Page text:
A recent headline from the satirical newspaper The Onion reads: "Watching Episode of 'Downton Abbey' Counts as Reading Book." So fans of the PBS masterpiece series chalked up a couple more books last night. And the second season of the series about a grand British estate and its inhabitants wraps up next Sunday. We won't spoil anything for you here.


We can tell you that a few anachronisms have made their way into the series, and spotting them has become a hobby for many fans. Joining us, as he does occasionally, is linguist Ben Zimmer. He's the executive producer of Visual Thesaurus and a language columnist for the Boston Globe.

Good morning.

BEN ZIMMER: Good morning.

MONTAGNE: Now, how would we welcome you appropriately if we were doing this interview in the England of, say, 1916?


ZIMMER: That's a good question. You know, I have to admit that I can't magically transport myself back to that time to know how people are speaking. It's much easier to take some dialogue that has been created for something like this and then try to see: Well, did they really say that? You know, test it be looking to see how far back expressions really go.

MONTAGNE: Well, let's hear an example.


AMY NUTTALL: (As Ethel) I'm just saying.

LESLEY NICOL: (As Mrs. Patmore) And I'm just saying if you don't look out...

MONTAGNE: I'm just saying.


ZIMMER: Yeah. That was Ethel, the maid, saying I'm just saying to protect herself a little bit from the wrath of Mrs. Patmore, the cook. And that expression, I'm just saying, is a modern expression that we use to couch what we're saying so that the person doesn't take offense or isn't annoyed by what we're saying, and that you're just stating your personal opinion.

It's hard to find examples of it, really, before World War II. That stand-alone expression I'm just saying is pretty modern and out of place in 1916, when that episode takes place.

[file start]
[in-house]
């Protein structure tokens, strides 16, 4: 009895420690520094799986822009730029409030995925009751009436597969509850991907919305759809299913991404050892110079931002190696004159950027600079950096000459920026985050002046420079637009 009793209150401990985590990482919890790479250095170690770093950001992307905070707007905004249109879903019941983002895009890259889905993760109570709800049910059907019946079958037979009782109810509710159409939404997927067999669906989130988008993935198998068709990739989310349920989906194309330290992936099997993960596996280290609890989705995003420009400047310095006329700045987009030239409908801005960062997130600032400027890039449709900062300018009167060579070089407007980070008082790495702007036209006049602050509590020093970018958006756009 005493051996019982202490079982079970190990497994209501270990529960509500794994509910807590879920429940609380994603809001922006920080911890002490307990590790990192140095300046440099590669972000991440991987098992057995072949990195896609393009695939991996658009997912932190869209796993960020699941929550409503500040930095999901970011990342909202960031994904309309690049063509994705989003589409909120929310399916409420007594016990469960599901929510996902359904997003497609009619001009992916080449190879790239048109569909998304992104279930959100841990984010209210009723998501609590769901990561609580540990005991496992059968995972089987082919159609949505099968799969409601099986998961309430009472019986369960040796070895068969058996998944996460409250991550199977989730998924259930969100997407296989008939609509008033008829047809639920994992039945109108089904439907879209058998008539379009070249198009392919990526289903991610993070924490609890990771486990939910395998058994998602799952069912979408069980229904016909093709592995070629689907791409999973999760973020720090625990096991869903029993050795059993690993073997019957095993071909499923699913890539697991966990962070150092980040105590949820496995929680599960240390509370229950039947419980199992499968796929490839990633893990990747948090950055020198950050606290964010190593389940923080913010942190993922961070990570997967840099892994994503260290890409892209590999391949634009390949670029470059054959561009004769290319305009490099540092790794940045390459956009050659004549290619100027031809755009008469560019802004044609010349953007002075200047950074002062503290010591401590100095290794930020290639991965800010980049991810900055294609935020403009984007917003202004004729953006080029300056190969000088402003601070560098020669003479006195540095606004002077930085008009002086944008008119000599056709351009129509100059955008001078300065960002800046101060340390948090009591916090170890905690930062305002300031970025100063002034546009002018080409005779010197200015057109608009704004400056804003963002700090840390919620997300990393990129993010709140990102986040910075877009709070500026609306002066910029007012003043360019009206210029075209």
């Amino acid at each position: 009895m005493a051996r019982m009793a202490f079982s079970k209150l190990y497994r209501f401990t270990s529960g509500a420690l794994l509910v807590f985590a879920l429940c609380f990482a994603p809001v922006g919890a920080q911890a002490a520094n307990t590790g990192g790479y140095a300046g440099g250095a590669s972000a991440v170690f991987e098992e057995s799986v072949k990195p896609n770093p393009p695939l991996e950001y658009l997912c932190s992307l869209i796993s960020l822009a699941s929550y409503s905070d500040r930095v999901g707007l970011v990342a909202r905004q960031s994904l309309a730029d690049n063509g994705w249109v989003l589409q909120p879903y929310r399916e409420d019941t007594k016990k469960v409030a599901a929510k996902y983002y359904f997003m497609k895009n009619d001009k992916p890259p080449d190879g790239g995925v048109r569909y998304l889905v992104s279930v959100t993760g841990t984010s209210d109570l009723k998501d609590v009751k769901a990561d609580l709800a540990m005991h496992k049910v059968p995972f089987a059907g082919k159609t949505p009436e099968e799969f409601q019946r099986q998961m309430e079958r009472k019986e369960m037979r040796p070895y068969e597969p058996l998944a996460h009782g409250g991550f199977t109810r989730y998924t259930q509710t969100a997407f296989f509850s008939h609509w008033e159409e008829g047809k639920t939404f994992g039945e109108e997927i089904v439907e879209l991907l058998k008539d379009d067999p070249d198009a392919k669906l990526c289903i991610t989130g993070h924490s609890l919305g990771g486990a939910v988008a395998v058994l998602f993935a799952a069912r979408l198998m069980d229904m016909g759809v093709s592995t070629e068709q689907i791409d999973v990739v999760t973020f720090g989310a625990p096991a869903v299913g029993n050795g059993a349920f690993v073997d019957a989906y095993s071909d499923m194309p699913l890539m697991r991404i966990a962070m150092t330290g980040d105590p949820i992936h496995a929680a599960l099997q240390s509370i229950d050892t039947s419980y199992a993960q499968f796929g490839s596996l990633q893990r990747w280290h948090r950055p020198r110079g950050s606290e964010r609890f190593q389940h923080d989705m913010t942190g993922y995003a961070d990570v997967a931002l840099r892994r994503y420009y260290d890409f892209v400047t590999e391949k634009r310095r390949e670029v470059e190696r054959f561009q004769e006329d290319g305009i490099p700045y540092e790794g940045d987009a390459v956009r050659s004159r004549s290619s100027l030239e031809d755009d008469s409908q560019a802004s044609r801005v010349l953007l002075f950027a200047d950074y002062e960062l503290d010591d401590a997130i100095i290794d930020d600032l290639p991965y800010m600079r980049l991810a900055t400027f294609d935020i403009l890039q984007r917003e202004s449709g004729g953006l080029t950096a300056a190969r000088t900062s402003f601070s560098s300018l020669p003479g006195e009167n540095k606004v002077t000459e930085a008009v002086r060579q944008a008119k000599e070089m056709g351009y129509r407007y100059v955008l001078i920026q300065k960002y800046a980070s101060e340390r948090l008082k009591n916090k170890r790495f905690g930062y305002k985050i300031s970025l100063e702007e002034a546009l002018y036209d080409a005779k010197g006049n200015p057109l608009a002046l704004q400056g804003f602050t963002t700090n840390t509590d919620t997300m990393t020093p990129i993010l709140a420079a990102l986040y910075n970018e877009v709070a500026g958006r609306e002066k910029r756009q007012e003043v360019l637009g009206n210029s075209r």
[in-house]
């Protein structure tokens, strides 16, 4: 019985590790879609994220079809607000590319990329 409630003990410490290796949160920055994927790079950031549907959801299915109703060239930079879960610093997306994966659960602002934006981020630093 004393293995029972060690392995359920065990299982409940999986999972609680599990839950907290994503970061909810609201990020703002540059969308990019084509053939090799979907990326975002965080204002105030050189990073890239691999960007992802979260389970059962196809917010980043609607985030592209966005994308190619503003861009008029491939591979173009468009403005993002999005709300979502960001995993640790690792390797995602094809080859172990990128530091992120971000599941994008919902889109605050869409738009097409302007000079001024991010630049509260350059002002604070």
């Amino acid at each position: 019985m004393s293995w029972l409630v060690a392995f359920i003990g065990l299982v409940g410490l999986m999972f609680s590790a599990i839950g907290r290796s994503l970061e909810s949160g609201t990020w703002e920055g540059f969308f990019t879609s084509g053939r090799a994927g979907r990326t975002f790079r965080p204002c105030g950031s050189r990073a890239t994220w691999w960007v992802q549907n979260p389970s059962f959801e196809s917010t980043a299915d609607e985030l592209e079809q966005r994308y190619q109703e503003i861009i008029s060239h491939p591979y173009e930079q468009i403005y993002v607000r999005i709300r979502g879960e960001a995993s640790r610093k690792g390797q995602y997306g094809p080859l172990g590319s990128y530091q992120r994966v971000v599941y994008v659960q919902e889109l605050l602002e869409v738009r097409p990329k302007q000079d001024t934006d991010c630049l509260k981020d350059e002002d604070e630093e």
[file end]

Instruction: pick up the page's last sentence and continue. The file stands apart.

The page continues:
MONTAGNE: All right. Let's choose another one.


HUGH BONNEVILLE: (As Lord Grantham) Sorry to keep you waiting, but we're going to have to step on it.

ZIMMER: So that was Lord Grantham telling his chauffer that we're going to have to step on it. And step on it is another Americanism. It starts off as an American expression, and it was in use in the 1910s. There were chauffeur expressions being used to describe acceleration: Step on it, step on her, step on her tail - sort of imagining the pedal to be like the tail of an animal, like a cat that you would step on, and it would jerk forward.

Those were American expressions, and they would eventually get across the Atlantic. But to imagine that Lord Grantham was up on the latest American slang in 1917 strains the imagination just a bit.

MONTAGNE: That brings us to another expression that would not have crossed over in any likelihood. And that is this one.


NICOL: (As Mrs. Patmore) When push comes to shove, I'd rather do it myself.

MONTAGNE: And that was Mrs. Patmore, the cook. Now, Ben, would she have said when push comes to shove?

ZIMMER: She would definitely not have been familiar with that expression. It does date to the late 19th century, but it was a strictly African-American expression for at least a few decades.

The Oxford English Dictionary has examples back to 1898. But if you look through the early 20th century, all the examples that we can find of the expression when push comes to shove come from African-American newspapers and other sources. And it really isn't until after World War II or so that it spreads to more widespread usage. So it's extremely unlikely that Mrs. Patmore would've been familiar with that expression and have used it in 1919.

MONTAGNE: Ben Zimmer is the language columnist for the Boston Globe.

Thanks very much for joining us.

ZIMMER: Well, thank you.


INSKEEP: And you can find more lines of historically questionable dialogue handpicked by Ben Zimmer from "Downton Abbey's" second season at

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